The forth of the “Fathers of Dogme” is young director Kristian Levring, and his second full length feature after a decade long hiatus The King is Alive (2000) is a masterpiece of cinematography and message. For unknown and diverse reasons eleven people end up on a bus headed ‘south’ out of Namibia. After hours, maybe a day spent traveling, the veracity of the compass is questioned- and deemed false. Where the group has appeared is almost magical. A former German silver mining operation, the long abandoned town is awash in sand dunes, an organic reclamation by the desert. The town is a desolate, picturesque ‘nowhere’; hardly shelter for the weary traveler. The first to die is the most able wilderness survivor of them all, and struggling to survive without feasible hope for rescue is taxing on them all. As the eleven begin their sharp decent into chaos, an intellectual among them suggests performing Shakespeare’s King Lear for their final act. All who are new to the plot participate in the morbid sketch as increasingly complex psychological and sexual dramas begin to unravel the stranded passengers. Levring’s camerawork is smart and controlled; he expressed difficulty with the Dogme ban on personal taste and aesthetics. The intense light and alienating darkness, the immense dunes of the Kalahari and the intimate faces of his actors all attached themselves to the director as he went about his work, not focusing his camera on action as much as framing his shots- albeit looser than conventional cinematography. Filmed on digital video and transferred to 35MM film, the saturated colors of the transferred medium glow with life. The pixilation of the original digital becomes soft edges and unusual gradients, but they do not diminish the documentary style of the film. Truly a masterpiece of this new style The King is Alive stands out as a picturesque detour on the road to democratized filmmaking.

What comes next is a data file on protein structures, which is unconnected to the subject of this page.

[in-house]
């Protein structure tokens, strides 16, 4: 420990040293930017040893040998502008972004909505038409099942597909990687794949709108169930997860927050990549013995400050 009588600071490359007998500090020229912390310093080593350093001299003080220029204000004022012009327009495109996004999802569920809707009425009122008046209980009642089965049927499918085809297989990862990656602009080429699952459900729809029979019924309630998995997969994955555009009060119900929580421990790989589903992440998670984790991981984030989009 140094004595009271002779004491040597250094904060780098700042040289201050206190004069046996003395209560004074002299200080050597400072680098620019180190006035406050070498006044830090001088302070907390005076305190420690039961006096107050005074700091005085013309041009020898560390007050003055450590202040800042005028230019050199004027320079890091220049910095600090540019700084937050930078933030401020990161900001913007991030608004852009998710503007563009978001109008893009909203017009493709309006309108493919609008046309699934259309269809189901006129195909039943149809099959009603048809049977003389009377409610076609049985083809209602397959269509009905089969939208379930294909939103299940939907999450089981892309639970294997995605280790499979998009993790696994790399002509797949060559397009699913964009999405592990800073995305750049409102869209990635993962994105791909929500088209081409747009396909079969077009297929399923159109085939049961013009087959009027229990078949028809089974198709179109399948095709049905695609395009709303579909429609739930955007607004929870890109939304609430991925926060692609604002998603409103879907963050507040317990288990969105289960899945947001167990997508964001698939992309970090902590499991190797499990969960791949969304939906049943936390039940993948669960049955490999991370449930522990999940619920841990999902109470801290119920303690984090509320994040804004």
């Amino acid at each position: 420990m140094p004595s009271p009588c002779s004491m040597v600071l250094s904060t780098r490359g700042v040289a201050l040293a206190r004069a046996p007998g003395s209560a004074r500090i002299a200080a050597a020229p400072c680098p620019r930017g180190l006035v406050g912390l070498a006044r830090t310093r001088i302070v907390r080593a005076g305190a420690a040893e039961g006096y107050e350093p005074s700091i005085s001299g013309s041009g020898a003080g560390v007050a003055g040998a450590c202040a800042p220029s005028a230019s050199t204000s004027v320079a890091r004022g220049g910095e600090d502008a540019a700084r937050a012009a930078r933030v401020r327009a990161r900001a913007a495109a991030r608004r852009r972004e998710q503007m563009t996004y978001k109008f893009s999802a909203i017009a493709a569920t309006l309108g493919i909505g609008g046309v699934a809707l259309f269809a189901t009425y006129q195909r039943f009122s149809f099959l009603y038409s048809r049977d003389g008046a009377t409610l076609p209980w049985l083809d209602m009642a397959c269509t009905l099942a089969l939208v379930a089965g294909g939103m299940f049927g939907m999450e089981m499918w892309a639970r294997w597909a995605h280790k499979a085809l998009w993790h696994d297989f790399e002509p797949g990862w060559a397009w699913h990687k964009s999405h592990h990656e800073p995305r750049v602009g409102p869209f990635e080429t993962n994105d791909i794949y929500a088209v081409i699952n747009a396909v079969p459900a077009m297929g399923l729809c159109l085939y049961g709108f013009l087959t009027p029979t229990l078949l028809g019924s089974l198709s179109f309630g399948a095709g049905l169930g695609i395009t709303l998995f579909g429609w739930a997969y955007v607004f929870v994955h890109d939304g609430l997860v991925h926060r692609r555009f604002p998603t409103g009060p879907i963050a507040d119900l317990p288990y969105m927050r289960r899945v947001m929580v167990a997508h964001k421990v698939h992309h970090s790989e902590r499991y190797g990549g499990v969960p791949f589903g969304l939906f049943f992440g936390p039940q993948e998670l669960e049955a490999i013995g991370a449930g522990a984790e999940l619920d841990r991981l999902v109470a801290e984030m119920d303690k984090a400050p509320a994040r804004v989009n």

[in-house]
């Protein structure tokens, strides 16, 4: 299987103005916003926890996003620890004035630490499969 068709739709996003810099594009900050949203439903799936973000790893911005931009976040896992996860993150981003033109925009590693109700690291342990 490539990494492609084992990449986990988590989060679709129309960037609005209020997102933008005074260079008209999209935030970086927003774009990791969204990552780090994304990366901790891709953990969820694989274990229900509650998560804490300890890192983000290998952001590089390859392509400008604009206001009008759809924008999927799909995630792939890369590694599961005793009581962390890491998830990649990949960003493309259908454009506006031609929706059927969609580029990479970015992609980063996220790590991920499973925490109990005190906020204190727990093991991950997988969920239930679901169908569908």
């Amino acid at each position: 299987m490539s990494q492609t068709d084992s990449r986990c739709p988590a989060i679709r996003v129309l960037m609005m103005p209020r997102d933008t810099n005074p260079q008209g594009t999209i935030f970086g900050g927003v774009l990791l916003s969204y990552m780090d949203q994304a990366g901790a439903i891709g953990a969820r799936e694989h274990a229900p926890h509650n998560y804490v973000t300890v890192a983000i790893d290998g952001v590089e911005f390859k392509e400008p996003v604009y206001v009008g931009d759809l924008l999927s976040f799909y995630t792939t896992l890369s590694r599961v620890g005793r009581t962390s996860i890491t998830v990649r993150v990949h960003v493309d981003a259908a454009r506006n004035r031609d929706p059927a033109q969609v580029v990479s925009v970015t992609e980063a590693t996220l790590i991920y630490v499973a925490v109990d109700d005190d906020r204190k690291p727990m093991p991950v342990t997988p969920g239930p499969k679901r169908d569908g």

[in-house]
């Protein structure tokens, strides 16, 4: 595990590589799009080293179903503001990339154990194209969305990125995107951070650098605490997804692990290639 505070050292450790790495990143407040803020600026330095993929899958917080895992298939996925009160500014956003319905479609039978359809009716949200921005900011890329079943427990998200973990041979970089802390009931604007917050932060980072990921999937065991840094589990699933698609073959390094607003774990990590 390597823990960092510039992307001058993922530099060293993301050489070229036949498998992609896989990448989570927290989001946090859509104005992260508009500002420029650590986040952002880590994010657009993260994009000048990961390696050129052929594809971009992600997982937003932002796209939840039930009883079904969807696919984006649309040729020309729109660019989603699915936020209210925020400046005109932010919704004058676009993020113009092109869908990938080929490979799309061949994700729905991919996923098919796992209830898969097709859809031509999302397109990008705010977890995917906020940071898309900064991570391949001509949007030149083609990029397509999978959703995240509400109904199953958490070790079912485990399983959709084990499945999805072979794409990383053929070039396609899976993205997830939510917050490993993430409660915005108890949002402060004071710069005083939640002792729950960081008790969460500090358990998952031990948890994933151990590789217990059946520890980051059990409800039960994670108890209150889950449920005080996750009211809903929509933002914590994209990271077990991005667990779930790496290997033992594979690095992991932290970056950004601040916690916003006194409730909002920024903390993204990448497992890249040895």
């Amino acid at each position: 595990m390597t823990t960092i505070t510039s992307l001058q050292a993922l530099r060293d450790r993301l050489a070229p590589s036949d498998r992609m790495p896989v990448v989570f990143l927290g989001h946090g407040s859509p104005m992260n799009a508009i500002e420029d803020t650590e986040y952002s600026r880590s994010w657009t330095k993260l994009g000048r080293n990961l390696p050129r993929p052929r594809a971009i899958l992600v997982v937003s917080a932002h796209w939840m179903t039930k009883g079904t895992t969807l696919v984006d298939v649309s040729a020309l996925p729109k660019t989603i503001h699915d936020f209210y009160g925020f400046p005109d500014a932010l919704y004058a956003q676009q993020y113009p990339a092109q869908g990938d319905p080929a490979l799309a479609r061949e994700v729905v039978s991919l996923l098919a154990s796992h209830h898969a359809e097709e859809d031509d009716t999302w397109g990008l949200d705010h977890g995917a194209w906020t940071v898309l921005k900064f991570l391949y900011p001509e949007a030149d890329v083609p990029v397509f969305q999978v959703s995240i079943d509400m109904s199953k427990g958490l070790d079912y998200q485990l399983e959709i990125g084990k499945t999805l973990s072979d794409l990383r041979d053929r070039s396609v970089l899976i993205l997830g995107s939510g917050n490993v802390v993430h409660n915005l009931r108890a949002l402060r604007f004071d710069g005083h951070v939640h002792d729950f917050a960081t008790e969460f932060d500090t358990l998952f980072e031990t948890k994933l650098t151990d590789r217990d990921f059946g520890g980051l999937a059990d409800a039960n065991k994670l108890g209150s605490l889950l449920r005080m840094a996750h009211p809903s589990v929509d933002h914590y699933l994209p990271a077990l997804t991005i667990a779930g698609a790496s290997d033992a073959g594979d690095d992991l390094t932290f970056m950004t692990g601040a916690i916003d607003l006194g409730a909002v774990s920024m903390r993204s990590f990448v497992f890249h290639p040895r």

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Julien Donkey-Boy (2000)